Treefort Music Fest could turn a profit this year

Downtown businesses cash in on the Boise festival's record turnout.

zkyle@idahostatesman.comMarch 25, 2014 

Shriner Blake Titus sells tokens for beer at El Korah Shrine on Day 3 of Boise's Treefort Music Fest. El Korah Shrine was a venue for shows as well as the inaugural Hackfort.


CORRECTION: This article originally misspelled the names of Dave Krick and Bittercreek Alehouse.

Treefort Music Fest drew hundreds of bands and thousands of fans in its first two years, but the four-day music festival in Downtown Boise was missing one key component: profits.

Festival Director Eric Gilbert said he expects he'll find that Treefort made money this year once all of the receipts are added in a week or two. If not, he said the festival at least improved its bottom line, which is good news for music fans hoping the festival comes back for a fourth year.

The festival averaged at least 7,000 people per day, easily topping last year's 6,000 average, Treefort Associate Producer Drew Larona said. The festival doubled to 200 bands last year and had more than 350 this year.

"It seems like we at least didn't lose money this year," Gilbert said. "Once we let the dust settle, in a couple days we'll have a better sense. The goal this year was to not go in the red anymore."

Treefort Music Fest is a joint venture between Duck Club LP and its partners — Lori Shandro, Megan Stoll and Gilbert — and Shandro Entertainment LLC, which is owned by Shandro.

Larona wouldn't disclose the event's losses for the past two years, but he said Year 3 may be a turning point for the festival's long-term future. Good weather helped.

"On a personal level, I'm feeling a lot better post-show than I was leading into the festival," he said. "I'm definitely feeling more secure than when I was thinking we'd have another 30-degree weekend like last year."

The festival set records for the number of attendees (probably more than 7,500 Saturday night), bands, venues (17) and volunteers (about 400). The Treefort mobile app, which was downloaded more than 2,500 times, streamed sample songs from bands and helped fans create schedules from a matrix of artists and venues. Organizers sold out and needed to buy more over-21 wristbands Saturday afternoon.

The festival also added nonmusic "forts," such as Skatefort, Yogafort, Storyfort and the inaugural Hackfort, which drew at least 200 people to tech-themed panels at El Korah Shrine.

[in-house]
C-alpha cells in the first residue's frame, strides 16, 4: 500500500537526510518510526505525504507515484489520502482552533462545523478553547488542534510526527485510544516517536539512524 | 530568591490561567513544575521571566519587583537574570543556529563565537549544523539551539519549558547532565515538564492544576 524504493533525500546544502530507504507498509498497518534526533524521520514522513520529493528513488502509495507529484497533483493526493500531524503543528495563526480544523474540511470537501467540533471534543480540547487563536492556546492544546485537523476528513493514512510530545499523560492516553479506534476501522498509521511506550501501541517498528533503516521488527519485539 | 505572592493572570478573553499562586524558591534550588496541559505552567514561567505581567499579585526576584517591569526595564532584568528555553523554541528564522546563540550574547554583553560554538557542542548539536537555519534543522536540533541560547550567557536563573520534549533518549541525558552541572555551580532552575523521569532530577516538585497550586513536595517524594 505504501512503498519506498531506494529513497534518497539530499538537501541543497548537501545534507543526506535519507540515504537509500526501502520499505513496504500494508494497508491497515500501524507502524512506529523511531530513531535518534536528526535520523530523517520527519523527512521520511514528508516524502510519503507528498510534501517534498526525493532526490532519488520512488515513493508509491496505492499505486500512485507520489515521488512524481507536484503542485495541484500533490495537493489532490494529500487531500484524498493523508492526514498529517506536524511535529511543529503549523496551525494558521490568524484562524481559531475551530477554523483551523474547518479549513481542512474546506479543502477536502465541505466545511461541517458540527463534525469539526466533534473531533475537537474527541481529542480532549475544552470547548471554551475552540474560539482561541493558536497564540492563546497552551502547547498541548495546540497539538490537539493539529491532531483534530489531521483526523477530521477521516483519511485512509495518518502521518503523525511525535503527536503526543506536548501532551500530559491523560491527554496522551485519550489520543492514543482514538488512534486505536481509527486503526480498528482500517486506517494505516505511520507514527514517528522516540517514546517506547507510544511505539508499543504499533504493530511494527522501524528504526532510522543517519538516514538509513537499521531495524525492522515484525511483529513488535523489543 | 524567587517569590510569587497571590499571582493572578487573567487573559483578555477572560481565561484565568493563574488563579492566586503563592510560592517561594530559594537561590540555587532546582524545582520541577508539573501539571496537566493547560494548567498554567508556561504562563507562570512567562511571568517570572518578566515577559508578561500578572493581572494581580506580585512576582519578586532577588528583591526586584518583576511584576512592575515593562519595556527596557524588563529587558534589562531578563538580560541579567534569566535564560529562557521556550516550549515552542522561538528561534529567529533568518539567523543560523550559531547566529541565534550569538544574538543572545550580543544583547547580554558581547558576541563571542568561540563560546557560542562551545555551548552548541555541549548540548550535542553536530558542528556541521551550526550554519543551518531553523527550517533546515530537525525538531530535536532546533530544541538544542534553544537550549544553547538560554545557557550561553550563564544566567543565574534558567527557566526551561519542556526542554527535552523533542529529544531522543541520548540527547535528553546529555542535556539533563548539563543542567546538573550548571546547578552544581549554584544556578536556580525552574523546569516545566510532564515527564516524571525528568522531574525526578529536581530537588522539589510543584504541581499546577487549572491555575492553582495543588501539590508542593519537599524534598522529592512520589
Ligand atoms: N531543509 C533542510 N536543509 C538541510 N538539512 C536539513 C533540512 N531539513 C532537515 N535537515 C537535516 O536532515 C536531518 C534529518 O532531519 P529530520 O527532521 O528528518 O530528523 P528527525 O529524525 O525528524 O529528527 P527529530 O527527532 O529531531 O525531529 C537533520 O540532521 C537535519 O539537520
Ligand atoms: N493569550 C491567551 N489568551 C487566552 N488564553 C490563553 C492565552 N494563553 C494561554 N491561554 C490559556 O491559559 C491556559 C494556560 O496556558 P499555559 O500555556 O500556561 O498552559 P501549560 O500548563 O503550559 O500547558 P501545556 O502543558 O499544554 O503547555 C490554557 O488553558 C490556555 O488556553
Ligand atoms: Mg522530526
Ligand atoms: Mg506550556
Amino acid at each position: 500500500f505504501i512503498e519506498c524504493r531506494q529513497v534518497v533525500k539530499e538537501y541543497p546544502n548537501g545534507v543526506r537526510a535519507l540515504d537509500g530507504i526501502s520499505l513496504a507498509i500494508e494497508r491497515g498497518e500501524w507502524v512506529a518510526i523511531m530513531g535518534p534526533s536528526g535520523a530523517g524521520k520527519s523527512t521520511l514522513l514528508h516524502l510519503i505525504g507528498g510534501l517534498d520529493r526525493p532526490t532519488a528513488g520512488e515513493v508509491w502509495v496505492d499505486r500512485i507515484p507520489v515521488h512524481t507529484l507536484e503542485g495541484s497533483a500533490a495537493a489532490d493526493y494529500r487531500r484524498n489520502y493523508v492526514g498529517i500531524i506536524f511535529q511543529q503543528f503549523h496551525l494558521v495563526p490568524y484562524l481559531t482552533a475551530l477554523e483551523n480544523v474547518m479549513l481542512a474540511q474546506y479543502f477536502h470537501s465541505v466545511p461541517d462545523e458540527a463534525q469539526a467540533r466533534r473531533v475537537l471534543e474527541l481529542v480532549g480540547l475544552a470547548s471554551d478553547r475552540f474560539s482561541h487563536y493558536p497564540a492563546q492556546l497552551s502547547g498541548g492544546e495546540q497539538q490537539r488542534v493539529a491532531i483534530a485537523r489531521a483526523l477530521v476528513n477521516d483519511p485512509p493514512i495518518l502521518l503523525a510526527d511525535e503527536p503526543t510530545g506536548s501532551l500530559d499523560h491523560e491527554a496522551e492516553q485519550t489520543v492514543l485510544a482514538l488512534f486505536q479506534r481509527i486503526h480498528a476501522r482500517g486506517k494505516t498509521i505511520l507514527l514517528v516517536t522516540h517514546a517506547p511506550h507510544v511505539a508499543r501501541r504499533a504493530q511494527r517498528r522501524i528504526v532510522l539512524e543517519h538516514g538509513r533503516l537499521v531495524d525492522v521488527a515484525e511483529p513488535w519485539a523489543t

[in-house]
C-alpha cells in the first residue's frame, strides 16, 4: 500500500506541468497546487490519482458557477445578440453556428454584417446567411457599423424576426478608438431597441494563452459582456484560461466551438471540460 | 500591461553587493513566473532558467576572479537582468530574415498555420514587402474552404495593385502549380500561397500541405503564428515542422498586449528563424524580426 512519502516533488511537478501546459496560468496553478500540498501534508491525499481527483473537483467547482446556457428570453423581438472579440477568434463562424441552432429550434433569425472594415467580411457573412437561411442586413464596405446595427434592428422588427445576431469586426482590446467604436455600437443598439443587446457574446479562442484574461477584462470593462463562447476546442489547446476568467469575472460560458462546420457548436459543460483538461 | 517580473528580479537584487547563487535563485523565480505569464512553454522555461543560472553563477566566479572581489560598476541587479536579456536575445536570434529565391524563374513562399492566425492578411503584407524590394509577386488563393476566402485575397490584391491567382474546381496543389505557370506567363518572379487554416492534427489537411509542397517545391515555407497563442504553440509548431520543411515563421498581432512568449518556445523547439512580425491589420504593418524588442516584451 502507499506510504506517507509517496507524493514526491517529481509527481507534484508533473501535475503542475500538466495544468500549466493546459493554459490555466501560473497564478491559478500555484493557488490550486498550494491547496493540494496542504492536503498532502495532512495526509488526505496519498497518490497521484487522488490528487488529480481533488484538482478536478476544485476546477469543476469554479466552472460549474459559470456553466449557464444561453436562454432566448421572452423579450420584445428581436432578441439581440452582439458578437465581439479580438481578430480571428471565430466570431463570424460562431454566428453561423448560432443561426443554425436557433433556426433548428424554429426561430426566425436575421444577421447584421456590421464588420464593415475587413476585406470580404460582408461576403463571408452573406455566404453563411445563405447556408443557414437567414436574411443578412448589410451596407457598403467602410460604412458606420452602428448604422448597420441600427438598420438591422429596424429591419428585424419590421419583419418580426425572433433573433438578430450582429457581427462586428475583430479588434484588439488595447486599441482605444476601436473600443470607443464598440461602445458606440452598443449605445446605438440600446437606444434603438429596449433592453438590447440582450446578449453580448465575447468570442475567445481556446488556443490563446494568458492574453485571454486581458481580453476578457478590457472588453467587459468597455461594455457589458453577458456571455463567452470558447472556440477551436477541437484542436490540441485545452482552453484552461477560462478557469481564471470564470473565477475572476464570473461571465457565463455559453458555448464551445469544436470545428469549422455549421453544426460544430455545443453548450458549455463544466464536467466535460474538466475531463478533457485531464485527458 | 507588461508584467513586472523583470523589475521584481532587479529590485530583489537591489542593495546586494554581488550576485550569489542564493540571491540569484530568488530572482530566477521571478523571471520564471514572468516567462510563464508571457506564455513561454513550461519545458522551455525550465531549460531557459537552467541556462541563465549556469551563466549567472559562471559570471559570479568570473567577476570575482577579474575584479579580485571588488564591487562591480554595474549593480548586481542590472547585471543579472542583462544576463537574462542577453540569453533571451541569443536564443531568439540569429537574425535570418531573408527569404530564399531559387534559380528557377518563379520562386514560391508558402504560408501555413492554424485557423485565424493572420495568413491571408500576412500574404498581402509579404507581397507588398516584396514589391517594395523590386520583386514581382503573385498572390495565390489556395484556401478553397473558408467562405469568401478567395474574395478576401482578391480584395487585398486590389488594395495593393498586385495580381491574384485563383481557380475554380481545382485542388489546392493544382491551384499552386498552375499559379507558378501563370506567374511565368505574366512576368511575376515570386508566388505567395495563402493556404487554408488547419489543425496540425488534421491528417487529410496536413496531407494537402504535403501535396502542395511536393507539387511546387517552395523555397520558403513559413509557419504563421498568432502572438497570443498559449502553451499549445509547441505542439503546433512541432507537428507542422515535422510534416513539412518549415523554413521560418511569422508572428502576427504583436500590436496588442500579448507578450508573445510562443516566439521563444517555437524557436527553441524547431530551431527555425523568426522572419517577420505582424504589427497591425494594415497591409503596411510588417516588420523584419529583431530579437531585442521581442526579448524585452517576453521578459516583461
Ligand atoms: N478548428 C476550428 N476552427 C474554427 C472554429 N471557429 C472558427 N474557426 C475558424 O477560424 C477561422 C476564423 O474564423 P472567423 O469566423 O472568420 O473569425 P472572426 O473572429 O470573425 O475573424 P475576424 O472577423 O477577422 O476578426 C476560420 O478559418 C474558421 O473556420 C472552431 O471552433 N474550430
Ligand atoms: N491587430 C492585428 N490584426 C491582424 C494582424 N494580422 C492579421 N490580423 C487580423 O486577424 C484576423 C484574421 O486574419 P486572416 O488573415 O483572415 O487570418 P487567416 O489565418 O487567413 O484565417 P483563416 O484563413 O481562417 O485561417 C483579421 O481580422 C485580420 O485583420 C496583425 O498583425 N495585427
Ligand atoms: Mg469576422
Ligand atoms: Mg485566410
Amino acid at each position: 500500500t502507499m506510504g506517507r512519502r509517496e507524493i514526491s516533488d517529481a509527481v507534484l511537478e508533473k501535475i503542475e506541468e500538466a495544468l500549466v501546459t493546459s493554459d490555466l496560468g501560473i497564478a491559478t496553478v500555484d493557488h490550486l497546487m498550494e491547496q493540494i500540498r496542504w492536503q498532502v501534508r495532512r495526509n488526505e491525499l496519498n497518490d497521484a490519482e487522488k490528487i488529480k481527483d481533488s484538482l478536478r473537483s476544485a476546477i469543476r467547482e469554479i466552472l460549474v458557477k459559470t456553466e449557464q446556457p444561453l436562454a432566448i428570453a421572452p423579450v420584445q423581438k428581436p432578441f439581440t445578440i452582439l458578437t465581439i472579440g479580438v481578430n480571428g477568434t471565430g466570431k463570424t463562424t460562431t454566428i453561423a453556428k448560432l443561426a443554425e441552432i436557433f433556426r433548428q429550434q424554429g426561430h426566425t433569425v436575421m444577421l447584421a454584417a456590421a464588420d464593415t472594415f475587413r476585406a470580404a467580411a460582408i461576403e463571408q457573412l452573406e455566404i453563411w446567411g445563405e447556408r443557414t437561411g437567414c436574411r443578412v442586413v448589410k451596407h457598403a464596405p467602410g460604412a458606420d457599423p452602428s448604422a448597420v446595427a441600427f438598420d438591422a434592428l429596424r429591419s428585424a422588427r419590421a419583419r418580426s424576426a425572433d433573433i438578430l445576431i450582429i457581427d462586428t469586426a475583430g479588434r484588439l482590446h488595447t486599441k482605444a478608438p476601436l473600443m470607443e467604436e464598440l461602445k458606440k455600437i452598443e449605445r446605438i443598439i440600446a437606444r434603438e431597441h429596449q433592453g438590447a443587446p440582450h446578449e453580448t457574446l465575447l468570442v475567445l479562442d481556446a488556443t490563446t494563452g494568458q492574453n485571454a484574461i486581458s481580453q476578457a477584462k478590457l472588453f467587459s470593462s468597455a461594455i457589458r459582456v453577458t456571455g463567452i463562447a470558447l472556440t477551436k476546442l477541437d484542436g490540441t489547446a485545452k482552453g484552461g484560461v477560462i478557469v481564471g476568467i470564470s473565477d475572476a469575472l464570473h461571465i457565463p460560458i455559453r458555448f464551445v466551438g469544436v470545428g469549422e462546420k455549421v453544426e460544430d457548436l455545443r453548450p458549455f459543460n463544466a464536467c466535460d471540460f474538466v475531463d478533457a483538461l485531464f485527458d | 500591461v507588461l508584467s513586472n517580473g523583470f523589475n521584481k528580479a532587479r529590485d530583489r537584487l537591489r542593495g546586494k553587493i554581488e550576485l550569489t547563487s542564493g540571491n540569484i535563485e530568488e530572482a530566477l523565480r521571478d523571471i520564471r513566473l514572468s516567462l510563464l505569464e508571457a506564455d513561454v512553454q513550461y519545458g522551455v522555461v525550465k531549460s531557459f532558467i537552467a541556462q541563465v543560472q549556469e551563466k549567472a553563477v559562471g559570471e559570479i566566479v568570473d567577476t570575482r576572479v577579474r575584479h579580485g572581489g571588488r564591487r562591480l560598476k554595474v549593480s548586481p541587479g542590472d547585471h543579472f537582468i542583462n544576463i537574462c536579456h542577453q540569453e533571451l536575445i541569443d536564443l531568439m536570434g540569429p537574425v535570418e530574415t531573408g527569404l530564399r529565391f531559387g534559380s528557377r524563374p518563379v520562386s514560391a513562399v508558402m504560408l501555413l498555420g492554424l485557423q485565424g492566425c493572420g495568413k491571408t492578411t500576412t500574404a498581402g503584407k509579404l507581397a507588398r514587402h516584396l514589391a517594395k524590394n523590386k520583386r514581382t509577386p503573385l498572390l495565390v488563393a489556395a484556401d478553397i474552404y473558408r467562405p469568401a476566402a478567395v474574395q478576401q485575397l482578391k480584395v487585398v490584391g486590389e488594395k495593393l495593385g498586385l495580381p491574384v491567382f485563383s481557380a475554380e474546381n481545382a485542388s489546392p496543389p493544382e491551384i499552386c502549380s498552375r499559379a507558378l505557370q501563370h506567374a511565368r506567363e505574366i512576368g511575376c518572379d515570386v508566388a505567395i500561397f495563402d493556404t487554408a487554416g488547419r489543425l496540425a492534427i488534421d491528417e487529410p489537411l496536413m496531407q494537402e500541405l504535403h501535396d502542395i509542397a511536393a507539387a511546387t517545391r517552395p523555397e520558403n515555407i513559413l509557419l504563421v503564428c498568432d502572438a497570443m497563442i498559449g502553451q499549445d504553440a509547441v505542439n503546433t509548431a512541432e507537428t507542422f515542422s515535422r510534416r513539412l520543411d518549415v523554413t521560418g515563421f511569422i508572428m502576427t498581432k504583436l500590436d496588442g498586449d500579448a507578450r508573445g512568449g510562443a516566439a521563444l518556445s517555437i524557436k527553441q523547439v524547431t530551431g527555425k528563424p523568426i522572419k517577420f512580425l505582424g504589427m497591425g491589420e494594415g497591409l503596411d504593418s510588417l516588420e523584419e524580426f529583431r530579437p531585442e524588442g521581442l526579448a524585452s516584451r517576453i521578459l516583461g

"The forts did surprisingly well," Gilbert said. "I was cautiously curious to see how they'd do."

The festival was good for year-round businesses, too.

Allen Ireland owns two venues, Pengilly's Saloon at on Main Street and Neurolux on 11th. He said nearly all of the patrons in his bars wore shiny Treefort wristbands.

"We had over 10,000 per day come in," Ireland said. "Our sales tripled."

Bittercreek Alehouse and Red Feather Lounge on 8th Street weren't official venues, but they hosted several unlisted acoustic sets from Treefort artists. Dave Krick, the managing partner of the restaurant and bar, said the combined businesses brought in at least $8,000 more in sales than they do during a typical March weekend.

"It was a demographic that was younger, but still with means," Krick said. "You couldn't ask for a better demographic in Downtown in terms of engaging businesses."

The festival brought money into the city. Larona said 24 percent of presold passes were bought by fans from outside Boise.

During most March weekends, about 25 of the 48 rooms are open at the Cabana Inn at 1600 Main St., Manager Ila Patel said. She had six or seven vacant rooms during Treefort.

"They all stayed for four days, and so far, I don't think we've had any problems at all," she said.

The Pie Hole on 8th Street was a natural destination for Treefort patrons wanting to grab cheap, quick slices as they walked between venues. Logan Finch, a Pie Hole employee, said there was no way to tally the numbers of customers that came in or pizzas that were sold over the four days.

"All I know is there was a lot more business than last year," Finch said.

Gilbert said patrons remained relatively in control at the rowdiest shows.

"There were some venues where crowd surfing was going on and there could have been some danger, but the crowds kind of self-managed it," he said. "People were looking out for each other."

The Boise Police Department didn't issue any tickets for open alcohol containers or respond to any significant incidents relating to Treefort, police spokeswoman Lynn Hightower said.

The main stage and largest venue was located on several blocks of Grove Street, which was barricaded for three days. The main stage was also home to Alefort, a sort of glorified microbrew beer garden.

Rob Landerman, president of Woodland Empire Ale Craft, said pouring at Alecraft gave him a chance to spread the word about Woodland, which opened in January. However, the Woodland pouring room on Front Street received only spotty increases in foot traffic despite being just several blocks away from the main stage.

"Business was definitely better than normal, but it also wasn't predictable or steady," Landerman said. "I know that was the case for several other businesses in the area."

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